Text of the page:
Bitcoin Getting Blocked
Columbia University Professor Joseph Stiglitz has expressed his opinion that regulations on cryptocurrency will end up making it worthless.
13 July, 2018 | Posted by: Kyle Weckerly
Category: Business, This & That, News, Tips | No Comments
If you were hoping that bitcoin would be on the uptake again, there’s bad news on the horizon. Nobel Laureate and Columbia University Professor Joseph Stiglitz has expressed his opinion that regulations on cryptocurrency will end up making it worthless.
These opinions are not why he earned his Nobel Memorial Prize in Economic Studies. He’d earned that way back in 2000 before cryptocurrency and blockchain came onto the scene. The Nobel Prize, on top of other honors and awards he’s earned, does give him street cred when it comes to talking about financial regulations, money, and important things related to all that stuff.
He is an authority in the field of economics, so his opinions at least carry some weight.
More important than his opinions is the fact that blockchain and cryptocurrencies are still unreliable.
Stiglitz is simply pointing this out.
A Quick Lesson on Blockchain and Cryptocurrency
Blockchain, at its core, is a different way to track money and exchanges.
Instead of a government watching who gives money to who and determining the value of the legal tender in use, Blockchain instead uses digital code to do that. There’s no government backing it.
This is a good and a bad thing.
Good in that no government has control over the value of the currencies on the blockchain. This means cryptocurrencies are less affected by politics.
The bad news is that cryptocurrency is still based on faith in a system. That system may not be a government, but a system of numbers and mathematical equations. This feels appealing when you look at countries that are in dire financial straits because their own governments made a bad choice or were corrupt.
When this happens the legal tender, currency, of that country goes down in value. It may not mean much to us, but to those within that nation, it’s a bad thing. For example, after World War I Germany was bankrupt, and no one would trade with them. One solution was to print more Deutschmarks.
Instead of fixing the economy, it got worse.
Deutschmarks became worthless because they were so plentiful. Rather than buying bread with them, some German citizens instead used them to fuel their woodstoves.
Remembering this makes blockchain look good.
Besides, if a government is determining the worth of their own money, and can make that money worthless on a whim, why not create a system that removes that option? Enter blockchain. The Blockchain is based on earning money by solving complex mathematical equations.
But who writes the equations?
As of this writing, the author of this post has yet to figure that out. It’s also worth mentioning that he was, and still is, not very good at math.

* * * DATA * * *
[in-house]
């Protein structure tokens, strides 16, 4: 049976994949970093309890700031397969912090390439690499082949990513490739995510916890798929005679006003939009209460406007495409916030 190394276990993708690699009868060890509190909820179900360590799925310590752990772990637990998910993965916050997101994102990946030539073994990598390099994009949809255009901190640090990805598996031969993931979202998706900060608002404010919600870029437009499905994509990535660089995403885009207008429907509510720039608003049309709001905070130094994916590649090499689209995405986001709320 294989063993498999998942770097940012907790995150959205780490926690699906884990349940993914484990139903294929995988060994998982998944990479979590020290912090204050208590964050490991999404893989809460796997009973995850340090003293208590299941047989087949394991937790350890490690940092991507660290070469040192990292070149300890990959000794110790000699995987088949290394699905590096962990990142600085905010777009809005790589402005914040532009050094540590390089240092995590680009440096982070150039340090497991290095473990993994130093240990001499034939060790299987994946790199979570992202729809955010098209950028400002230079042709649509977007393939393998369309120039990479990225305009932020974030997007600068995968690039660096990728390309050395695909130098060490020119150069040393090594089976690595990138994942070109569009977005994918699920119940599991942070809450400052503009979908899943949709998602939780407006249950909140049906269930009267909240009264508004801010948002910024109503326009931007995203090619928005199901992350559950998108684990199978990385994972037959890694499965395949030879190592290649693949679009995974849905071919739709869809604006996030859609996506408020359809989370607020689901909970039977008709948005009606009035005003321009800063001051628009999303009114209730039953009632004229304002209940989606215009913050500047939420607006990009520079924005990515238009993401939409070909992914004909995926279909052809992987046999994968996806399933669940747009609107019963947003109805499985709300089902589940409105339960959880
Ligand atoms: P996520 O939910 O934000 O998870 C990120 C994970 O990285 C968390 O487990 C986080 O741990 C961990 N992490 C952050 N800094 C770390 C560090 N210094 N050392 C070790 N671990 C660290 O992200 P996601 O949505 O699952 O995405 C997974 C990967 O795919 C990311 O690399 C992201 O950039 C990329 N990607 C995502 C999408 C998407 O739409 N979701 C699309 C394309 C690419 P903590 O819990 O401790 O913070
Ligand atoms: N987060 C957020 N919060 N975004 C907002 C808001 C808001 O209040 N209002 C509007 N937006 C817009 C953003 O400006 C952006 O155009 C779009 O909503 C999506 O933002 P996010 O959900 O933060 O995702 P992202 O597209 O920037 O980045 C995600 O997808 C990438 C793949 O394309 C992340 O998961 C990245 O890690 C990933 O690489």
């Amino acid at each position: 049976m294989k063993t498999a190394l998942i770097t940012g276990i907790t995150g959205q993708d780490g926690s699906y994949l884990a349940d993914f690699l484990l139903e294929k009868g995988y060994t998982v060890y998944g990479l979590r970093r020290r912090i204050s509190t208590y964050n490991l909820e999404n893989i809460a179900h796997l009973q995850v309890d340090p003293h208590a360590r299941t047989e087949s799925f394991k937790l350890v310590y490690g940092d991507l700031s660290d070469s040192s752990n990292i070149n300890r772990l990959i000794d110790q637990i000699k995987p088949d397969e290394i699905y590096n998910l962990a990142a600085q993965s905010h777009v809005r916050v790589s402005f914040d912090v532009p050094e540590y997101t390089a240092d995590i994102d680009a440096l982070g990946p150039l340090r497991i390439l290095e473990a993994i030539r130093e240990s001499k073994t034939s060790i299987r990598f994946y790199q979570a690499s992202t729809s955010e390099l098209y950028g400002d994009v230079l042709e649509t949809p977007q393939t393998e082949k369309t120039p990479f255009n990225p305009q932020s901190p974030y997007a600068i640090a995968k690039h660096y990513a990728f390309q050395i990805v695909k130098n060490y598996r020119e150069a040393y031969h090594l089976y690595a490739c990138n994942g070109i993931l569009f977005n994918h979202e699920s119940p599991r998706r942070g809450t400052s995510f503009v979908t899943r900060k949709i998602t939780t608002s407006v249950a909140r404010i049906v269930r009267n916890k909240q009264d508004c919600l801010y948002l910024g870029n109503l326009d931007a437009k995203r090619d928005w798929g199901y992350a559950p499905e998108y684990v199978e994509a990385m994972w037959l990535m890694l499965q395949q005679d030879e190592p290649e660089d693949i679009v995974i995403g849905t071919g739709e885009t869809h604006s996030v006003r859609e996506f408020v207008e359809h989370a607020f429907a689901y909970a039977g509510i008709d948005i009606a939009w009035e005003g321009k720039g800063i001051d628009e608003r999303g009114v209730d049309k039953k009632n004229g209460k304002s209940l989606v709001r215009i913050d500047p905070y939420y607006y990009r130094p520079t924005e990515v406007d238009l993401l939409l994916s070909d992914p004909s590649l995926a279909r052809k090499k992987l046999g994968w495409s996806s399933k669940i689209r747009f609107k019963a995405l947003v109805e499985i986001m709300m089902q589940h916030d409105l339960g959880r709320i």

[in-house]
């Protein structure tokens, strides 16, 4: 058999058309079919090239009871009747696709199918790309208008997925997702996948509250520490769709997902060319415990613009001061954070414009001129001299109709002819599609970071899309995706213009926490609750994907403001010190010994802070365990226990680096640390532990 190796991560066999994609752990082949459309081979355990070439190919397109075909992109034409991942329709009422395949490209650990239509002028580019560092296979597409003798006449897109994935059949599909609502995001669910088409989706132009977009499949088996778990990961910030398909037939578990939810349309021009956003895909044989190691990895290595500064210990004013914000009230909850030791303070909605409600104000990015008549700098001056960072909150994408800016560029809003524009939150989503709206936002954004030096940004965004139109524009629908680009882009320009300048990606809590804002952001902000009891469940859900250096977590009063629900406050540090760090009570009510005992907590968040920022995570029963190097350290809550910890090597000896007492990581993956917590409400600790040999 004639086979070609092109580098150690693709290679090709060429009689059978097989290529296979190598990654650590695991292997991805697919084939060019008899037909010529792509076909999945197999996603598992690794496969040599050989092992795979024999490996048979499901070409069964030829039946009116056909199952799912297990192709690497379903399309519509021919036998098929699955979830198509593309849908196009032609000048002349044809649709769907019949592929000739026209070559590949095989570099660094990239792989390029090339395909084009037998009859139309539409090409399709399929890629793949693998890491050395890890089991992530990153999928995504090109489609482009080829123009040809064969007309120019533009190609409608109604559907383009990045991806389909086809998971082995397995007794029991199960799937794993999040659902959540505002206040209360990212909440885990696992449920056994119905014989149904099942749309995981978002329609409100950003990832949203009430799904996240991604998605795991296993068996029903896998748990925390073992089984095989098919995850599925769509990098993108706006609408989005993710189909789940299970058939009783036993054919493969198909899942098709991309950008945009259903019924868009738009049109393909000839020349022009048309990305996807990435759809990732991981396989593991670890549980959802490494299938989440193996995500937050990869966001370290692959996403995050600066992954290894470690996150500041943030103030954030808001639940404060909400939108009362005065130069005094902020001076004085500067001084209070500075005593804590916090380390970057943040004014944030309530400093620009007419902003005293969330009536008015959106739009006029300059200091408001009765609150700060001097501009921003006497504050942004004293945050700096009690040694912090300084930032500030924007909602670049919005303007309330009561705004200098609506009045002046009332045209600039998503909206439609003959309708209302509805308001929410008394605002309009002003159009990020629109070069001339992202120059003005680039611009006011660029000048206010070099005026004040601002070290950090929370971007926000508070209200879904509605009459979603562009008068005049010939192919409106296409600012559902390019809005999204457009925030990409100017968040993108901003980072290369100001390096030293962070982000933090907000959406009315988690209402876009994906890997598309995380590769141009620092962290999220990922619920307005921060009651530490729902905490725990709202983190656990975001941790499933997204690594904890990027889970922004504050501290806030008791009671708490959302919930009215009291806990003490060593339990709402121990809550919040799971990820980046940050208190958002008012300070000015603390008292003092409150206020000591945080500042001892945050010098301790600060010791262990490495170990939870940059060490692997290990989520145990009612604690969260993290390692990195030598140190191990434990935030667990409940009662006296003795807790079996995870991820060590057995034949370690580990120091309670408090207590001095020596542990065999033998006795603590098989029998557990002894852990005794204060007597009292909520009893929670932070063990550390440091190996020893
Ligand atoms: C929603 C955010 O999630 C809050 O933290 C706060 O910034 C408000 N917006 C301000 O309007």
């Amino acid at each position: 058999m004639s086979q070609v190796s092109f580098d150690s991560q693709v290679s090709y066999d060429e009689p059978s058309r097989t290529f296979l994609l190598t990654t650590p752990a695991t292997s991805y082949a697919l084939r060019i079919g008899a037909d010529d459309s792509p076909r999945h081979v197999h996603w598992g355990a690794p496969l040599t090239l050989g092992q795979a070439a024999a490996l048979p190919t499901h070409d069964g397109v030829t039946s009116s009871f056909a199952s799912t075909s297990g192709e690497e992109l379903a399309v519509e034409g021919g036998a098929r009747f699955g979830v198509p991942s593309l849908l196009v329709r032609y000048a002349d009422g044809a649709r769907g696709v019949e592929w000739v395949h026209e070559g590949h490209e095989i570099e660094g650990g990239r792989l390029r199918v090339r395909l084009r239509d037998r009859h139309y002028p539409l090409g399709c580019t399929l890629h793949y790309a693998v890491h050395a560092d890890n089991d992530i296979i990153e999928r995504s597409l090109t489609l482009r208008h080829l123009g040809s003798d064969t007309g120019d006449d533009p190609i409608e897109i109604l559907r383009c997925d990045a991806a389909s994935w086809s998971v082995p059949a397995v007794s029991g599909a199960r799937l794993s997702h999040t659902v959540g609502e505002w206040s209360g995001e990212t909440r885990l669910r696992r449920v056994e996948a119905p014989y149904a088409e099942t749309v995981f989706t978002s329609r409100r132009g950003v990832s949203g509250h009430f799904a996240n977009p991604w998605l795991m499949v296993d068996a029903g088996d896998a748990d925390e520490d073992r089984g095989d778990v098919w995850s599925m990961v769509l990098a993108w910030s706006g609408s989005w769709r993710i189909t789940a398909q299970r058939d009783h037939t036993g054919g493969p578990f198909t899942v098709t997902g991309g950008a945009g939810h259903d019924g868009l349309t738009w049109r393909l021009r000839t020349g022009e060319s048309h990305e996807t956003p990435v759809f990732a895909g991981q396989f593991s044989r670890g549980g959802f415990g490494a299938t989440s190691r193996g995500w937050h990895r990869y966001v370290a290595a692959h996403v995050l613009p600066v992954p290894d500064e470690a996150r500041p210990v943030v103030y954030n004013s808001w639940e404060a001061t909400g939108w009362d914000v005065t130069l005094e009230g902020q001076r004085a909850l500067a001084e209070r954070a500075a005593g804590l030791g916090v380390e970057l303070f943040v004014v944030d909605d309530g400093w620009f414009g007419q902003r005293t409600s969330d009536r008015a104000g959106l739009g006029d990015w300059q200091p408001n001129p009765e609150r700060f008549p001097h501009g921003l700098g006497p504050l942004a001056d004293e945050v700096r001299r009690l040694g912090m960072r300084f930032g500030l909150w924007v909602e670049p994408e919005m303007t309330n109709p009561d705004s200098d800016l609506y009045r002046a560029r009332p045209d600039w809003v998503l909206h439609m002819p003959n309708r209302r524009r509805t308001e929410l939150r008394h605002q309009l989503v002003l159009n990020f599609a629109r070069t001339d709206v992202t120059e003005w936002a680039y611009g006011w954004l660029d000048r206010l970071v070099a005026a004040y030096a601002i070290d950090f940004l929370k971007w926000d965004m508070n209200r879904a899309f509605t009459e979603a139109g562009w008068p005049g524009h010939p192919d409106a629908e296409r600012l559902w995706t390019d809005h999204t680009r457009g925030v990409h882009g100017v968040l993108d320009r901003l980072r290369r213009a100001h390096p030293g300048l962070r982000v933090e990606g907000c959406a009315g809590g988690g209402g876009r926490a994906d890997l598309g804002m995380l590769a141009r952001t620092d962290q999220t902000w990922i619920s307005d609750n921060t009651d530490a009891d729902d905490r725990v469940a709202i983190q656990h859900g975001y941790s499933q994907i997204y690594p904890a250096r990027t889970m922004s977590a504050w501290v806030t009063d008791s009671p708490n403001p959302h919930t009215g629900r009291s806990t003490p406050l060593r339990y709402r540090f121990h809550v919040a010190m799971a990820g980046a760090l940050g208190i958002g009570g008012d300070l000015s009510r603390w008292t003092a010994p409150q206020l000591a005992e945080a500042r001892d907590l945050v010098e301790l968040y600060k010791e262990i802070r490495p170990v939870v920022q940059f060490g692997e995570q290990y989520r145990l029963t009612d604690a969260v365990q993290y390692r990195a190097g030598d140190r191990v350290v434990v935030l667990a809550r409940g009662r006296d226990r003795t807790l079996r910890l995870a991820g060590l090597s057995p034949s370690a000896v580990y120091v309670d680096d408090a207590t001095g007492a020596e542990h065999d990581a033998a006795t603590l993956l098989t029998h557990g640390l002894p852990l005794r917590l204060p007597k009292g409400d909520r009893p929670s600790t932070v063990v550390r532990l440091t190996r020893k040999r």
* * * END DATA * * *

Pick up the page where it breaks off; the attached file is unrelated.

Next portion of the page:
Who Would Trust Blockchain Then?
The future is uncertain.
Blockchain, like all new technology, is a gamble then.
The Philippines, on the other hand, are willing to take that bet.
Yesterday, provisional licenses were issued to three exchanges outside The Philippines to allow them to trade Cryptocurrencies on their domestic exchanges. By building a presence there, these crypto-exchanges are looking to leverage access to Trans-Pacific sea lanes and remain open to international markets.
The crypto community is happy to hear this, feeling it gives them more credibility. It’s not a lot, as the licenses are provisional and heavily restricted. But it is a step in the right direction.
Keep in mind, however, this does not mean all The Philippines are open to using cryptocurrency, nor does it mean Bitcoin will be in use there as a legitimate form of currency. This is a trial run. A baby step.
For Blockchain and Cryptocurrency to be accepted on a global scale, a much larger nation needs to accept it as its legal tender. This isn’t to say The Philippines aren’t to be taken seriously as they explore this new form of currency. Far from it.
The situation can be viewed one of two ways; The Philippines are an early adopter or a gambler stepping up to a new table.
With a smaller economy, it’ll be interesting to see how cryptocurrencies fare there and if there is any success.
Is Stiglitz Right?
Stiglitz, though he has a Noble Prize among other awards, is still human.
He could still be wrong.
He could also be right.
Blockchain and its plethora of cryptocurrencies are still a risky bet right now.
To break into this new field requires a lot of money (not bitcoin) to purchase the computers and programs to mine for coins and be profitable. It’s not as simple as clicking a button for a stock trade.
Before committing to it, take the time to assess your situation. Talk to trusted friends. Seek out advice from both supporters and critics of Blockchain.
Joseph Stiglitz is one of the critics.
These two resources will get you started.
With any luck, you’ll make a sound financial decision.
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